Providing support to suicidal patients post dischargeIntervention services to reduce risk for patients who are transitioning back into the community
Article in Review: Chaudhary, A., Memon, R., Dar., Bhullar, D. Dar, K. & Naveed, S. (2020). Suicide during the transition of care: a review of targeted interventions. Psychiatric Quarterly, DOI: 10.1007/s11126-020-09712-x
Summary: We know that there are risks for setbacks for clients when unexpected challenges arise that interrupt engagement with service and treatment. We also know that there are foreseeable risks in the way we plan and manage care, including transitions within, between, and out of services. The research from Chaudhary and colleagues (2020) highlights a number of interesting and relevant factors important to how we manage transitions in care with our clients. With the exception of the dodgy suggestion for risk stratification to guide hospitalization, which we all know has zero evidence (see Carmen’s webinar on risk stratification).
As we gather a growing amount of research related to the risk factors associated with suicide, we recognise that there is not one single suicide risk factor, but many. These risks may include genetic factors, a family history of or the presence of underlying psychiatric illnesses, social stressors, history of trauma, personality traits, and cognitive distortions. For many people, there is more than one suicide risk factor present, and we know that lives are generally changing of people who are suicidal are complex and always changing.
We also know that there is an increased risk of suicide after a suicidal person has been discharged from care. This risk may be exacerbated by the fact that there is a distinct lack of outpatient services for people who are transitioning to life in the community. The risks are further increased when patients discharge against medical advice, which occurs commonly.
It can be difficult to identify the imminent risk of suicide for patients as they discharge, especially those with complex and chronic suicidal behaviors. In making a plan for a patient, there are a number of interventions that might be considered.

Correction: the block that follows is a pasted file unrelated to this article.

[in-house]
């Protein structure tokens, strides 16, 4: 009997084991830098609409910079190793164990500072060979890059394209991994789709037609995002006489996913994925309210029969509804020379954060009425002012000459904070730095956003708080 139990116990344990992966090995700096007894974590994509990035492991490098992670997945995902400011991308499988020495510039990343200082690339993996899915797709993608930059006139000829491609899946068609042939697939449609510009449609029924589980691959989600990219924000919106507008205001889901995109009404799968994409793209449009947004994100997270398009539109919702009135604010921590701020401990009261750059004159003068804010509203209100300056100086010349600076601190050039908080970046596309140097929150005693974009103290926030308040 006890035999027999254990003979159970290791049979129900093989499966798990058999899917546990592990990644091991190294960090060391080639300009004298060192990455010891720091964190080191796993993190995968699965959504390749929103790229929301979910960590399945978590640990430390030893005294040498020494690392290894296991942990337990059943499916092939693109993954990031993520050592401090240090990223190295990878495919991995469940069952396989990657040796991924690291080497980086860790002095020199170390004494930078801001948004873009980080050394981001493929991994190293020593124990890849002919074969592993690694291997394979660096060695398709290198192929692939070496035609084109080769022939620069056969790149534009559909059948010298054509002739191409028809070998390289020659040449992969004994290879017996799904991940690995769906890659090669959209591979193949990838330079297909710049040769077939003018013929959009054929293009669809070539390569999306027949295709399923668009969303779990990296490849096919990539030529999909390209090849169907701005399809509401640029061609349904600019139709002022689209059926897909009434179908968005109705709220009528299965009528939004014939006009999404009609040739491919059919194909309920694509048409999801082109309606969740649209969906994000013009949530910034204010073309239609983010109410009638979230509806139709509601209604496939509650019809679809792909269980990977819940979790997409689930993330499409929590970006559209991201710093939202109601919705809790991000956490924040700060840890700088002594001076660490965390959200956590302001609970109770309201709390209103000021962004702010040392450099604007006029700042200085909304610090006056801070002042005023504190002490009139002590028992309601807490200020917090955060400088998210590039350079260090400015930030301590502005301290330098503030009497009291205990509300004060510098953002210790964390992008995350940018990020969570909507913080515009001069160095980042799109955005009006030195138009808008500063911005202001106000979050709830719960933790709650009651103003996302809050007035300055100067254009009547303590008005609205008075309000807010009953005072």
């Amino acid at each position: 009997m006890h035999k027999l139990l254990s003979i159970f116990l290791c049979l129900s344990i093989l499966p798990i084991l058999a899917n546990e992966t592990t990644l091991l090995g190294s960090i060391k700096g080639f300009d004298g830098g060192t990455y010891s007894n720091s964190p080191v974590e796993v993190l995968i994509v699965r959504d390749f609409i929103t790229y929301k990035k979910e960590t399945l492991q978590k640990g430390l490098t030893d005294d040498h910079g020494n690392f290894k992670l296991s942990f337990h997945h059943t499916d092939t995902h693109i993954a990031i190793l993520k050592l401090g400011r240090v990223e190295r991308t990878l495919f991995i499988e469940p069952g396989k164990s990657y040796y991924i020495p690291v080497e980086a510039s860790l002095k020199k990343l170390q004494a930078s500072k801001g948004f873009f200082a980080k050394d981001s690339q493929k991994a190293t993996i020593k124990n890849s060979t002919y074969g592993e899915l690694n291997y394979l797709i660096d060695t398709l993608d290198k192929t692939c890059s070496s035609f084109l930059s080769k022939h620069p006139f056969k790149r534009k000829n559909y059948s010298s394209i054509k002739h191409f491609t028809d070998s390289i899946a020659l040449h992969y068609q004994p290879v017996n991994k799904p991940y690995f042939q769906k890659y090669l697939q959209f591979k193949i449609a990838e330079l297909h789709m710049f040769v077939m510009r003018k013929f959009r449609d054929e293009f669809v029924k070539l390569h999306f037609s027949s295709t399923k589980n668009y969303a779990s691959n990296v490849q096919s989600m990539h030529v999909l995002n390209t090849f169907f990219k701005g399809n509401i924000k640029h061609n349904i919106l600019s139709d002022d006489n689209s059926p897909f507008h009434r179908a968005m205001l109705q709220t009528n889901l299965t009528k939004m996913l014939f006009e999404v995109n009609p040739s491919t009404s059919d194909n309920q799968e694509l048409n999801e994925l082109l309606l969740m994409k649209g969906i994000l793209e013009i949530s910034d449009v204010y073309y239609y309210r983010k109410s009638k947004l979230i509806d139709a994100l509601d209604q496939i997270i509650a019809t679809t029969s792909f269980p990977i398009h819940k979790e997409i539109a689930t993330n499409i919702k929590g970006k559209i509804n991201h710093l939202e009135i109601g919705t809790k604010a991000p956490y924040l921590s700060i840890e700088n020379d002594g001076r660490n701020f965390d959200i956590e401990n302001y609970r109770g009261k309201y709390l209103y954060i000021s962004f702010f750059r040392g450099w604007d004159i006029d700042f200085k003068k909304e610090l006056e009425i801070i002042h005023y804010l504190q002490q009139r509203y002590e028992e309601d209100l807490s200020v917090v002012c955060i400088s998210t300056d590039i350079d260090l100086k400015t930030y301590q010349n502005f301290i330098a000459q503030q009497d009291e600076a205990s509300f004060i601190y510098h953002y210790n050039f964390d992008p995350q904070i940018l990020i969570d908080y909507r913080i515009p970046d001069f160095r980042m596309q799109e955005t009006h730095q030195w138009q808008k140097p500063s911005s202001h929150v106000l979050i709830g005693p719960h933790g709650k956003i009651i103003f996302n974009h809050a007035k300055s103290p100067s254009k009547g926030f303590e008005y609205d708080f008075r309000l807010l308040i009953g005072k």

So what is the best approach for offering support when an-at risk patient leaves care? A comprehensive new study (Chaudhary, Memon, Dar, Bhullar, Dar, and Naveed) has reviewed 40 articles related to interventions offered to patients as they transitioned out of a healthcare facility. The study sought to determine which support strategies, if any, led to an improvement in engagement of patients receiving outpatient support, and also which strategies might indicate a reduction in suicides. The authors intended the research to inform clinicians and policymakers about the assessed benefit of a variety of interventions that could be used during the period a patient is discharged from care.
A total of 40 articles with relevant resultant search terms (suicide, hospital or emergency department, discharge) were assessed. These studies involved an impressive total of 24,568 patients. The interventions studied in these 40 articles all sought to reduce the number of suicides and suicide attempts by people recently discharged from care. As well as aiming to reduce suicides by at-risk patients, another common goal of these post-discharge interventions was to connect people back to their community, reduce social isolation, and provide a connection with an active listener.
Green cards, postcards, and letter-based interventions
Articles that considered the use of contact via mail were reviewed. Several studies looked at the provision of green cards, which provided details or information about support services. Other studies considered the practice of sending postcards or letters at different frequencies and duration post-discharge. These articles presented mixed results related to a reduction in the risk of suicide and suicide attempts.
Telephone-based and BIC interventions
A number of the articles assessed looked at the use of telephone contacts, which included phone calls, text messages, and the use of telephone calls for Family Intervention for Suicide Prevention (FISP). Findings related to the use of telephone calls were also mixed, although a number of studies found that telephone contact was considered more suitable by patients than letter-based interventions.
Other articles assessed included those researching peer support, GP engagement, nurse home visits, and outpatient services. While there were some promising findings in some cases in this category as there were fewer suicides by patients receiving these interventions, this type of intervention typically has a higher and more labor-intensive cost, and there was not one standout approach among those studied.
Patients are at a higher risk of suicide in the first months after they leave medical care facilities. There may be any number of complex factors influencing this transition back to community life. By reviewing numerous other studies, which had a very large group of patients, the authors of this study were able to compare a range of engagement and support methods. While it was recognised that findings and results did vary and that there is not one standout best approach for post-accommodation care, it is acknowledged that connection to others is important for patients once discharged from care.
If you are looking to support your staff to improve engagement with their most at-risk clients, Suicide Risk Assessment Australia can give you guidance about which strategies will bring the most benefit given the unique factors relating to your staff and services.